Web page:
OSHA Standard 1910.242(b) discusses the use of compressed air for cleaning and blowoff. It states that the use of compressed air for cleaning purposes is prohibited if the dead-ended pressure exceeds 30 psig. This phrase means the downstream pressure of the air nozzle or gun, used for cleaning purposes, will remain at a pressure level below 30 psig for all static conditions. In the event that dead ending occurs, the static pressure at the main orifice shall not exceed 30 psi. If it does exceed this pressure, there is a very high potential for it to create an air embolism. An air embolism, left untreated, can quickly impede the flow of blood throughout the body. This can lead to stroke, heart attack, and sometimes death. Take a look at the animation below to see how an air embolism can affect the body.
With this in mind, there are only two options for staying within compliance of this standard. Either install an engineered solution that will reduce the air pressure to less than 30 psig if dead-ended, or regulate the pressure below 30 psig. For the vast majority of operations, regulating the input pressure below 30 psig is useless. The force and flow from the nozzle at this pressure is greatly reduced and likely not enough to be effective in most applications. All of EXAIR’s Safety Air Guns are designed so that the flow cannot be dead-ended. The fins on the Super Air Nozzles are not only useful in amplifying the force by drawing in ambient air, but they also prevent an operator from completely obstructing the airflow.
In addition to being concerned about dead-end pressure, OSHA 1910.242(b) also states that compressed air used for cleaning should include effective chip guarding. By this, they mean that some method or equipment must be installed that will prevent chips and particles from coming back into the eyes or skin of the operator. In addition to offering OSHA compliant nozzles and guns, EXAIR also has Chip Shields that can be installed onto any of our Safety Air Guns. The polycarbonate shields protect the operator from any flying debris while performing a drying or blowoff operation. Simply add a “-CS” to the end of any Safety Air Gun Model number to have a Chip Shield installed on the gun.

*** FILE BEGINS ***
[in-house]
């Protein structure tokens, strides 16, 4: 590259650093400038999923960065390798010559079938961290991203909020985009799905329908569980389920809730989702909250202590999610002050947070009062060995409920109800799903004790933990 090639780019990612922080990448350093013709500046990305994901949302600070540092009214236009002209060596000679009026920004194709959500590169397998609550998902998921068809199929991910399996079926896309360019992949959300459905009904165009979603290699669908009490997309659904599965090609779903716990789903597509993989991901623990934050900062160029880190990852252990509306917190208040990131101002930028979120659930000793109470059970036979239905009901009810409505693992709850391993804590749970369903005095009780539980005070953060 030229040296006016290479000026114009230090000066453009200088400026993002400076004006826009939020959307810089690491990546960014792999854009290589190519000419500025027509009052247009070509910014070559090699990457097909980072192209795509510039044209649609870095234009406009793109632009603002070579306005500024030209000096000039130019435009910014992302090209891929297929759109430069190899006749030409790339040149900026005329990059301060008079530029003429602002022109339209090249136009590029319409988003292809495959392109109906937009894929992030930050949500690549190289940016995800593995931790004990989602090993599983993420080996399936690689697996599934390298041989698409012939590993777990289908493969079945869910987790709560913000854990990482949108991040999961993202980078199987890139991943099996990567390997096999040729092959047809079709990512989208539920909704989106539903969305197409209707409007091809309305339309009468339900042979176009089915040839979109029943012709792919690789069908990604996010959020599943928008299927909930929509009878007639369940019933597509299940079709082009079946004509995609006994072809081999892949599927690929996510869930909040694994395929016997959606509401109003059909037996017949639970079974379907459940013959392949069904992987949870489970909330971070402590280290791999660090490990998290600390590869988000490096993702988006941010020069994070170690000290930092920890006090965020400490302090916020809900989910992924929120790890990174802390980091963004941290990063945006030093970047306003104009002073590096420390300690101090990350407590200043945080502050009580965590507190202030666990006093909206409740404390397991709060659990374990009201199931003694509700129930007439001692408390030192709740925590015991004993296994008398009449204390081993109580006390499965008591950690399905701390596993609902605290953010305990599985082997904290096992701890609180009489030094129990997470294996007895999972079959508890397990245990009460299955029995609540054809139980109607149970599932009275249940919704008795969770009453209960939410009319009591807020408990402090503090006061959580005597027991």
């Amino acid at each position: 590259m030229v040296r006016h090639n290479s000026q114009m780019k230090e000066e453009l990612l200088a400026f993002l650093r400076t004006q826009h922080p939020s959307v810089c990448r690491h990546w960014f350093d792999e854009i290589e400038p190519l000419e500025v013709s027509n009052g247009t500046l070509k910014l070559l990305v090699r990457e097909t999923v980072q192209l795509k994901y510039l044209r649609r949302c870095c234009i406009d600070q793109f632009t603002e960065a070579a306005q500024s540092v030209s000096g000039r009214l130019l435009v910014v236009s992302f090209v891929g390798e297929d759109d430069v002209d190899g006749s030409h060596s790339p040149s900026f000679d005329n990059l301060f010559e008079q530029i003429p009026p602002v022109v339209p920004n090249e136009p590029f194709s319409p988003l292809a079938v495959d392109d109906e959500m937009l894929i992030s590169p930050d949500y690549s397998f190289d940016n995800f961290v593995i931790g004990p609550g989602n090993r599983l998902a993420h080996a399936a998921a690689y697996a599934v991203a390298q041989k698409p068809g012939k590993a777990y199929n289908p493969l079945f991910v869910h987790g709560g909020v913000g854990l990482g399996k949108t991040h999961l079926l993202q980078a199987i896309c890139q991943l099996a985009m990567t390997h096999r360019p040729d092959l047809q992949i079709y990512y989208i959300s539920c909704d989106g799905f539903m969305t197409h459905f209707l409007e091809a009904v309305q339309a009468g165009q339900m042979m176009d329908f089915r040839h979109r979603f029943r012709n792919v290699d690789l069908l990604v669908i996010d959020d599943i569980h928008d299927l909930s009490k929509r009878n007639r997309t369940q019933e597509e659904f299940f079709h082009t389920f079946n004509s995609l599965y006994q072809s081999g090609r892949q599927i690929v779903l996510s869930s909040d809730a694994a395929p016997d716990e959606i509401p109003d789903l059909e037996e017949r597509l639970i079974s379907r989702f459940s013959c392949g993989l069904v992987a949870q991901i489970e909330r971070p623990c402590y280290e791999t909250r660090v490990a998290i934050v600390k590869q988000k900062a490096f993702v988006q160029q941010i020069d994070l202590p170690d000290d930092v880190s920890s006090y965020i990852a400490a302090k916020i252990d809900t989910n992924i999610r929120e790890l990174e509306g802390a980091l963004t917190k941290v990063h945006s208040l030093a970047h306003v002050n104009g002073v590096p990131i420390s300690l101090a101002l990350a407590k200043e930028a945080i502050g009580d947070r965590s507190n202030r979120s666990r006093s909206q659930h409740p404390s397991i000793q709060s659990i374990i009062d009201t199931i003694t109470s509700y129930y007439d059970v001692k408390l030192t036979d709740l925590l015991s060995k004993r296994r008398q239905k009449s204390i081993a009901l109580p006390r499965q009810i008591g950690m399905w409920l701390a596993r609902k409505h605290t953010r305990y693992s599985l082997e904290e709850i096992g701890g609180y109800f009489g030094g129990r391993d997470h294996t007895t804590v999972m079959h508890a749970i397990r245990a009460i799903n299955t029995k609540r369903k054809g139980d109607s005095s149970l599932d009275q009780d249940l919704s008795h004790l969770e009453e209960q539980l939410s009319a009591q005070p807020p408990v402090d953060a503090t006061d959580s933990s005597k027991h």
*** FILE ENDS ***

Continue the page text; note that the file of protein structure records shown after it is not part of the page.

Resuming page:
The Occupational Safety and Health Act of 1970 does not contain any provisions that allow for the approval or endorsement of equipment. Alteration or the misapplication of what was once a safe piece of equipment would create a dangerous scenario that is out of the control of the original manufacturer. Any nozzles or guns marketed as “OSHA approved” should immediately throw up a red flag. Identifying and implementing a safe, OSHA compliant solution rests in the hands of the manufacturer themselves. If you’ve got questions about compressed air safety or have an existing blowoff in place that does not adhere to this OSHA directive, give us a call. We’ll be sure to recommend a solution that will keep your operators and wallets safe!